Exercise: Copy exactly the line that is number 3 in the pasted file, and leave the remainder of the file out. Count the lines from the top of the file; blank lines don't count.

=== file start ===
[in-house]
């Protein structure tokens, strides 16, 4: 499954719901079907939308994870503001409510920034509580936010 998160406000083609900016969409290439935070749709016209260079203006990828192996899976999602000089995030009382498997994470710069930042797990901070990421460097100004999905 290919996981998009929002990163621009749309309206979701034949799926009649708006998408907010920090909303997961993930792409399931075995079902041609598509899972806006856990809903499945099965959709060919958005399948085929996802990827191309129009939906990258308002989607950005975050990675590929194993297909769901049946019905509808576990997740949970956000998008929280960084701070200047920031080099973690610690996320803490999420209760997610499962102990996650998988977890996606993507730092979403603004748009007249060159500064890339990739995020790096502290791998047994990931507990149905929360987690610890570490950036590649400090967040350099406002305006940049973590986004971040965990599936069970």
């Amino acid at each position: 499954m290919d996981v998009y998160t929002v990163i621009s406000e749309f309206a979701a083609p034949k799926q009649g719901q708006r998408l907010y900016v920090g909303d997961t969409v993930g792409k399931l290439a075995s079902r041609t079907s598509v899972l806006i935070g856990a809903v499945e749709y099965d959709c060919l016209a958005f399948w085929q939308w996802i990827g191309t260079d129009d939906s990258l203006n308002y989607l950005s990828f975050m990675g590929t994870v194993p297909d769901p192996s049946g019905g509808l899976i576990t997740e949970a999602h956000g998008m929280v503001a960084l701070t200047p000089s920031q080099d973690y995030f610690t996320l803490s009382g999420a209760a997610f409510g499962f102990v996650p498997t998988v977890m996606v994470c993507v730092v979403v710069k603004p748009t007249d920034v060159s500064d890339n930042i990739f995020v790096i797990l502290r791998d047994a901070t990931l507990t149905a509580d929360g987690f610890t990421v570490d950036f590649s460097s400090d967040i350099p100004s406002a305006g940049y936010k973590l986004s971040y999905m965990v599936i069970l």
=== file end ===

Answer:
């Amino acid at each position: 499954m290919d996981v998009y998160t929002v990163i621009s406000e749309f309206a979701a083609p034949k799926q009649g719901q708006r998408l907010y900016v920090g909303d997961t969409v993930g792409k399931l290439a075995s079902r041609t079907s598509v899972l806006i935070g856990a809903v499945e749709y099965d959709c060919l016209a958005f399948w085929q939308w996802i990827g191309t260079d129009d939906s990258l203006n308002y989607l950005s990828f975050m990675g590929t994870v194993p297909d769901p192996s049946g019905g509808l899976i576990t997740e949970a999602h956000g998008m929280v503001a960084l701070t200047p000089s920031q080099d973690y995030f610690t996320l803490s009382g999420a209760a997610f409510g499962f102990v996650p498997t998988v977890m996606v994470c993507v730092v979403v710069k603004p748009t007249d920034v060159s500064d890339n930042i990739f995020v790096i797990l502290r791998d047994a901070t990931l507990t149905a509580d929360g987690f610890t990421v570490d950036f590649s460097s400090d967040i350099p100004s406002a305006g940049y936010k973590l986004s971040y999905m965990v599936i069970l």